Debate impressions: Ron Paul has guts. In my article in the latest issue of WORLD I wrote that the campaign now had a Big Two, Mitt and Newt, and some evangelicals were sticking with Herman Cain. I made a mistake in not mentioning Ron Paul. He's right that it's the job of Congress to declare war. His redefinition of compassionate conservatism to encompass medical marijuana was amusing.
Paul is also right to point out that the "cuts" scheduled for domestic and defense expenditures are cuts in the rate of growth, not absolute cuts. He's refreshingly cranky when pointing out the falsity of so much political rhetoric: How about Paul as the replacement for Andy Rooney on 60 Minutes? Given that the Iowa caucus often reveals the intensity rather than the quantity of support, he may win it.
And maybe Rick Perry, gaffe-less tonight, can get back into it. He deserves applause for getting back on the horse after falling off so dramatically. I'm still hoping that Rick Santorum gets some traction, but I still suspect that even a Paul win in Iowa will still leave a Big Two, Gingrich and Romney. Thinking through that choice is hard.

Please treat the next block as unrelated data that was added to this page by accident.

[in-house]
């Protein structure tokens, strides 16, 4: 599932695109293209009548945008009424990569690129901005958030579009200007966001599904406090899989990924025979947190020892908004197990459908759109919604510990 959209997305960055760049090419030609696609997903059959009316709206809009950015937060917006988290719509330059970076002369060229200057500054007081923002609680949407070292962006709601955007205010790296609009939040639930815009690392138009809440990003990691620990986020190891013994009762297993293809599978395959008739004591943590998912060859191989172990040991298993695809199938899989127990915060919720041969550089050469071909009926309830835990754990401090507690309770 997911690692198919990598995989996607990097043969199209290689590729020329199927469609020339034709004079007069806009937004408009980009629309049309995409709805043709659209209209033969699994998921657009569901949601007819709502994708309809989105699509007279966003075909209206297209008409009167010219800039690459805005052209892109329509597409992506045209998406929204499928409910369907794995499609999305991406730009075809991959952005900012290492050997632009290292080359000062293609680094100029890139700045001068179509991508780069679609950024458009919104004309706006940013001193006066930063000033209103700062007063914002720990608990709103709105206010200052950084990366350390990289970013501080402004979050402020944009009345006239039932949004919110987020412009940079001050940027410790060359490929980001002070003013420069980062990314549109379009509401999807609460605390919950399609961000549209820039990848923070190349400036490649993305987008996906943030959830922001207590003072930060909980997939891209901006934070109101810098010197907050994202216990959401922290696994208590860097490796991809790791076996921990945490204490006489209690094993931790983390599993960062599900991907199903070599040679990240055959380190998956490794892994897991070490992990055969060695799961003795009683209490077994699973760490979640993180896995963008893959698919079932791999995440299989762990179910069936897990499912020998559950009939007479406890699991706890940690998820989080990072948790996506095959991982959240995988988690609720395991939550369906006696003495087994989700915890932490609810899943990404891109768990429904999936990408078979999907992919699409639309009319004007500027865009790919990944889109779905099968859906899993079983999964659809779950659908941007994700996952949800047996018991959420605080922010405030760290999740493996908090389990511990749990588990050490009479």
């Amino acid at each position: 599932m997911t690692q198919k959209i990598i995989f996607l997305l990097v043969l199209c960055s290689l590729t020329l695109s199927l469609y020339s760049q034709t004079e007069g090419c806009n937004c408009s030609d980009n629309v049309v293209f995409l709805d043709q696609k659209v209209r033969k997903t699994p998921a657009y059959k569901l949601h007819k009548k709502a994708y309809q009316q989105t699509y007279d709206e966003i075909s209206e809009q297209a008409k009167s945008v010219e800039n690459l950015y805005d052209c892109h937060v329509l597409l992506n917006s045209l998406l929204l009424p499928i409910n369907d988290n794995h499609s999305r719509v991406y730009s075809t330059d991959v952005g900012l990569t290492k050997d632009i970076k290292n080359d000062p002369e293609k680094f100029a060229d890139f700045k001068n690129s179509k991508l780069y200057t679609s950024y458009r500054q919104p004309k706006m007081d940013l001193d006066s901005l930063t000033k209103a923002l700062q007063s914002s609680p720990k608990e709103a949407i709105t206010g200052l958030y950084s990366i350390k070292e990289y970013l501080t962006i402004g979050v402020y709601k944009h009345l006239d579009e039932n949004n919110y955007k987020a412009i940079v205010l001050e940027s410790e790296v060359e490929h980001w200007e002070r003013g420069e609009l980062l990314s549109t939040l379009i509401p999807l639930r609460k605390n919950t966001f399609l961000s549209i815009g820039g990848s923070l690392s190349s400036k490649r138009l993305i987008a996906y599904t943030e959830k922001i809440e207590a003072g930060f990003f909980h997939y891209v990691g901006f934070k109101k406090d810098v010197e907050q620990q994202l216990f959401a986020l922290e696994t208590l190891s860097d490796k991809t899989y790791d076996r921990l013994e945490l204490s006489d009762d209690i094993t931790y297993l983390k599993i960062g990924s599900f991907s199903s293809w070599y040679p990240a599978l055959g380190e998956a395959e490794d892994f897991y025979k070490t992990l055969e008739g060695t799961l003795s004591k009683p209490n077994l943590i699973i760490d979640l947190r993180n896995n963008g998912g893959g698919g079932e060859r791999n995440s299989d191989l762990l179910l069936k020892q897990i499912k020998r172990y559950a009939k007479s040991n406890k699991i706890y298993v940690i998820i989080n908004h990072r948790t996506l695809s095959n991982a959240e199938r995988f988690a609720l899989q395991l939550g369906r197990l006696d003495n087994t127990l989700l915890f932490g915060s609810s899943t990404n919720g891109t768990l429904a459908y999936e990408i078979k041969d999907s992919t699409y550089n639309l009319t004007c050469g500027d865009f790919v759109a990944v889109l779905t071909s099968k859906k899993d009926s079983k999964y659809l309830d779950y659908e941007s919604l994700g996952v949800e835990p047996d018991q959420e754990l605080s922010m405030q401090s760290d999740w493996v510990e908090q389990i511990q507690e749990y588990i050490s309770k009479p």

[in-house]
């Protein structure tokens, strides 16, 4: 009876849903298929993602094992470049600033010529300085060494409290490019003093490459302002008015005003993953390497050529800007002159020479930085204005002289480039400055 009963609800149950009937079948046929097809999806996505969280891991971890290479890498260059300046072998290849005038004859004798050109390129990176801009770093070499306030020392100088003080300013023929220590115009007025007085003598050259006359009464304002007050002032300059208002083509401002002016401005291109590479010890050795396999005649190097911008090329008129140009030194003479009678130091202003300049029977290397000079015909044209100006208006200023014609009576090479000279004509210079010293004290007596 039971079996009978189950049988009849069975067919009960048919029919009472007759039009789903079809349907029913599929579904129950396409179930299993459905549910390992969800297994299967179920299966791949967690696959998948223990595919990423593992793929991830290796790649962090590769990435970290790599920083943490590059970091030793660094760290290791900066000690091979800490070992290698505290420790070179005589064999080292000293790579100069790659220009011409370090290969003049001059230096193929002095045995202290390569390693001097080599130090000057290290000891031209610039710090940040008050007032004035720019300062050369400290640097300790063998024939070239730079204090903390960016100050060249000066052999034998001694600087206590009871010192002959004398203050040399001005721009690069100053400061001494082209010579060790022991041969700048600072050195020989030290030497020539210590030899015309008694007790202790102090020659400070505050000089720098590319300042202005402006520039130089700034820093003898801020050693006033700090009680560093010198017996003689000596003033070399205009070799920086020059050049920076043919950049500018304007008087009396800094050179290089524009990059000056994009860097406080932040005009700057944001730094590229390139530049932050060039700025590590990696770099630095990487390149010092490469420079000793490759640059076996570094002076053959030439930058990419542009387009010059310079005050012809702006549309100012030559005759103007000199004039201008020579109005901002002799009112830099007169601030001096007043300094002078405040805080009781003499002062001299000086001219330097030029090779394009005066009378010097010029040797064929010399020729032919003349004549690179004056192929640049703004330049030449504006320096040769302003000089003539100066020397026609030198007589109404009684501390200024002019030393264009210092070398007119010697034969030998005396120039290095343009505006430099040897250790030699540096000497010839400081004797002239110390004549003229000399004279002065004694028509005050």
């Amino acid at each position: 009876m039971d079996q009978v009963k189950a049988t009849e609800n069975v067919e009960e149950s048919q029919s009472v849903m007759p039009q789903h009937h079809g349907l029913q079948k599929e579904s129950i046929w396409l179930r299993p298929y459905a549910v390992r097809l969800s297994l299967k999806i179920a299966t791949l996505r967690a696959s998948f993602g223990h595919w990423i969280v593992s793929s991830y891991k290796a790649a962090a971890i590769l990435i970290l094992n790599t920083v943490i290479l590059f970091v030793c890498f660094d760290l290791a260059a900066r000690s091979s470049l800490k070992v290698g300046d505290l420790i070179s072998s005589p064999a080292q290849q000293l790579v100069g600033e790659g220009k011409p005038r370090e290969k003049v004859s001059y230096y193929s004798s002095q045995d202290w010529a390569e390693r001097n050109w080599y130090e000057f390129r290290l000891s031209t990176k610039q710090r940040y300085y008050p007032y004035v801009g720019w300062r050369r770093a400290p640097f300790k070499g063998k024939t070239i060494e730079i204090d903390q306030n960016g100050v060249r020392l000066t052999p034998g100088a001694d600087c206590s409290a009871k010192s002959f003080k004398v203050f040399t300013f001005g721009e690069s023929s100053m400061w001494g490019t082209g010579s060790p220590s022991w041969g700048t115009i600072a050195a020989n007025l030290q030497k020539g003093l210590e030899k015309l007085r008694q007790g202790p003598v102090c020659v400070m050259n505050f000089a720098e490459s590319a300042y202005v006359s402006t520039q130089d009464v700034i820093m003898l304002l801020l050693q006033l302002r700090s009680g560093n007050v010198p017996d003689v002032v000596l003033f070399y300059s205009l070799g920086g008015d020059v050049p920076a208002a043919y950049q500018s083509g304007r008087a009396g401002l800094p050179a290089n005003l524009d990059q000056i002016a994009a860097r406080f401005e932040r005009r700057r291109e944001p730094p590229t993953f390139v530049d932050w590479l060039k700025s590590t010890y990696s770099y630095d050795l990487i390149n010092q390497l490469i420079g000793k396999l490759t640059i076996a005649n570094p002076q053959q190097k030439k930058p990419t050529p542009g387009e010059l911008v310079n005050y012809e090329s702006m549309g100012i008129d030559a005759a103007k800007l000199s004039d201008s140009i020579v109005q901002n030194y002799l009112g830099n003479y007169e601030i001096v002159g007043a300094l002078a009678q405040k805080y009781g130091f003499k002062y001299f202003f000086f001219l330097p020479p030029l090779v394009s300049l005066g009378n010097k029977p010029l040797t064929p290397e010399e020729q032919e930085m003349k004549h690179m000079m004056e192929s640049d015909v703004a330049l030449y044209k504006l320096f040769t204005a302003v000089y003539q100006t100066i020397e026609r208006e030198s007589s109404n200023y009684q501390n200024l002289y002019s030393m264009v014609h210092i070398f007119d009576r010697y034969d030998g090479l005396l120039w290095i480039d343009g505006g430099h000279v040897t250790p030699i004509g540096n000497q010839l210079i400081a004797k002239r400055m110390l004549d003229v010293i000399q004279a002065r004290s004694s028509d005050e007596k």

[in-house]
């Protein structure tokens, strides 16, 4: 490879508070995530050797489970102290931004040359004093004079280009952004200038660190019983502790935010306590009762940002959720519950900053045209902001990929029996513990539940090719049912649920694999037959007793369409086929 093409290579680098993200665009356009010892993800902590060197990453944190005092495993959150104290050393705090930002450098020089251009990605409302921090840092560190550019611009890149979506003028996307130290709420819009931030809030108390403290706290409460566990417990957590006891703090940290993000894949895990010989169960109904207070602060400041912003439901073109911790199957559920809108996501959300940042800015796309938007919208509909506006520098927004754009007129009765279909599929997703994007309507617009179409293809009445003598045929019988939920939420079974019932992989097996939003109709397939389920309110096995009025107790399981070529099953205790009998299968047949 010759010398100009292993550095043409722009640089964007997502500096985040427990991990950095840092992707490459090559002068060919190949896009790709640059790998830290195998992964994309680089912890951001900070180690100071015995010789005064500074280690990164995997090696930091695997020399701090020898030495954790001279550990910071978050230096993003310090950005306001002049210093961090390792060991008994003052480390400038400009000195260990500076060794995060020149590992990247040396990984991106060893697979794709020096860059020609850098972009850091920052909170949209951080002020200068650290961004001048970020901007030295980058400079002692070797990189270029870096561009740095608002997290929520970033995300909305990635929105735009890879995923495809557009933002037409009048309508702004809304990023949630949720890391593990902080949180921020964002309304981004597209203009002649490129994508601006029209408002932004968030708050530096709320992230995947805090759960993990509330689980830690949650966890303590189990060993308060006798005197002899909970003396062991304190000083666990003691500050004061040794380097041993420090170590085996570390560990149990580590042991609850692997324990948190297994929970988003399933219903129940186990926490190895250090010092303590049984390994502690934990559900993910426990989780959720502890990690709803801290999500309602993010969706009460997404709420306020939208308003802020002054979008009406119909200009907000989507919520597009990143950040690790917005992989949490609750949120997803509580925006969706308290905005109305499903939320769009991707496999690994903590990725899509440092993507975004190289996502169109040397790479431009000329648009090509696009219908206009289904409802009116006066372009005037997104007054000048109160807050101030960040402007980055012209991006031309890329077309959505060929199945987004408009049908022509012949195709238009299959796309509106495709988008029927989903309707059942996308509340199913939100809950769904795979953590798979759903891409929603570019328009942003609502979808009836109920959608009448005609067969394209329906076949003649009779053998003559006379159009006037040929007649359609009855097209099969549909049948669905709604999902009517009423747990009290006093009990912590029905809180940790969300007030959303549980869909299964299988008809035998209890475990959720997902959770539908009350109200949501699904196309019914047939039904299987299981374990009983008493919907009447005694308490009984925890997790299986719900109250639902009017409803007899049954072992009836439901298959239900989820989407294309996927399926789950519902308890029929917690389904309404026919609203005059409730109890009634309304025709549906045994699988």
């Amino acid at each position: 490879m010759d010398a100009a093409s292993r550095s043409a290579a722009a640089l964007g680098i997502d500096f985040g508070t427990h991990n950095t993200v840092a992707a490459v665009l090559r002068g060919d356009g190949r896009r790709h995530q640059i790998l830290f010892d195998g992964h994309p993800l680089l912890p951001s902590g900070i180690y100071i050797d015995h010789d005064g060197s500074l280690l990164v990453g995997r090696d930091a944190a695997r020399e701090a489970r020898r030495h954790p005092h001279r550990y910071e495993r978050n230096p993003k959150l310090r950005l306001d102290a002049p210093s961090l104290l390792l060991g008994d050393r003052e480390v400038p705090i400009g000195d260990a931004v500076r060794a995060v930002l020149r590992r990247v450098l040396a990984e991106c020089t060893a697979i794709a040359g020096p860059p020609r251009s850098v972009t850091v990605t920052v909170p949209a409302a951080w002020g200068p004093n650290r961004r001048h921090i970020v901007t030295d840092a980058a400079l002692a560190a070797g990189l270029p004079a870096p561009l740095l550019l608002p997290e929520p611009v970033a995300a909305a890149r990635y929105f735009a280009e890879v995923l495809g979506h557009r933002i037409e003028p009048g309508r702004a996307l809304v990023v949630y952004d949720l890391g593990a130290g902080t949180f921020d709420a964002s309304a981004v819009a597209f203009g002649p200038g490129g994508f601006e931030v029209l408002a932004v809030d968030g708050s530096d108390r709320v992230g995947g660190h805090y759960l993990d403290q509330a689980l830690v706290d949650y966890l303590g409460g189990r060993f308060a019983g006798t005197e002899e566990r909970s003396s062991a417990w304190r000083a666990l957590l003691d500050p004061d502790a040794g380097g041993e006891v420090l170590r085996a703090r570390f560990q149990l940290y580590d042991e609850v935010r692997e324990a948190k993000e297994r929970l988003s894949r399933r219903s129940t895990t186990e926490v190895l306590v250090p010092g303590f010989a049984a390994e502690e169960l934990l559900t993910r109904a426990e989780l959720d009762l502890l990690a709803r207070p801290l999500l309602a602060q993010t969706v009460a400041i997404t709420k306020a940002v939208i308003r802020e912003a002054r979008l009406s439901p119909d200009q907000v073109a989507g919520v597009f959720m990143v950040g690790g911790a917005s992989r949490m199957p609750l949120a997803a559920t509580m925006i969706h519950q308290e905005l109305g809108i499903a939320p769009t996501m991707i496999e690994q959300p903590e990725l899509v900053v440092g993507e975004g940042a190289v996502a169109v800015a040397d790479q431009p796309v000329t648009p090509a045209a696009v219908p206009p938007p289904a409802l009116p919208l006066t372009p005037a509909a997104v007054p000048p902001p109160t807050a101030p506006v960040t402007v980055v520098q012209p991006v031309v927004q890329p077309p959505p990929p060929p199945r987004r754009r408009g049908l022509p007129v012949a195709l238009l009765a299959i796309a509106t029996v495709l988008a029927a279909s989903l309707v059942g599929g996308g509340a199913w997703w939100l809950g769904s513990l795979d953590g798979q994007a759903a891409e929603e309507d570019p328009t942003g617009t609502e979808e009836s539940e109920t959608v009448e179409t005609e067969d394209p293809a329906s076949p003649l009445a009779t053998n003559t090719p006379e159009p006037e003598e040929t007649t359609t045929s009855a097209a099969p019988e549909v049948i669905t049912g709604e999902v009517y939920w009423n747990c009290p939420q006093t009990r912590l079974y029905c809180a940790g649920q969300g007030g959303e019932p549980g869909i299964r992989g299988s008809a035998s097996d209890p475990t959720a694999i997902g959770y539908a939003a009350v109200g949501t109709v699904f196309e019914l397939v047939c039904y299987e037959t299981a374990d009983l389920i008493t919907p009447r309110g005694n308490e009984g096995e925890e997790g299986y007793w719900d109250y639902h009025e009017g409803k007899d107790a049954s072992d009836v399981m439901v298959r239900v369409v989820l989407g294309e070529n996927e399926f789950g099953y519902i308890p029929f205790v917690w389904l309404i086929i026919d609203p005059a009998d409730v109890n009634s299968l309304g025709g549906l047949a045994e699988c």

Romney has lots of business and finance experience and is very smart. He's a much better campaigner than he was four years ago and is the candidate most likely to defeat Barack Obama. If we believe in family values, he's our man. I oppose his Mormon faith, but God has still been in charge even when pagans and practical atheists have inhabited the White House, so He can certainly survive a Latter-day Saint.
Gingrich has lots of Washington experience and is also very smart, with the ability to bring to bear on issues the reading and analysis he's done. He'll do well in debates against Obama, but I wonder whether non-conservative voters will find him likable. If we believe in family values, he's not our man, but God is still in charge even when people who were reckless in their previous leadership positions are in the White House.
As I trawled through email while watching the debate, I ran across a press release from sojo.net, Jim Wallis' publicity outlet, about the failure of the supercommittee. He had criticism only for Republicans: "Congressional Republicans refused to compromise on tax breaks for millionaires and billionaires while advocating disproportionate cuts to programs that serve low-income people. … The Republicans have been taken over by an extreme ideology." Not a smidgen of criticism of Democrats.
Both Republicans and Democrats deserve criticism, and either Romney or Gingrich would stand up well in a debate with Barack Obama.
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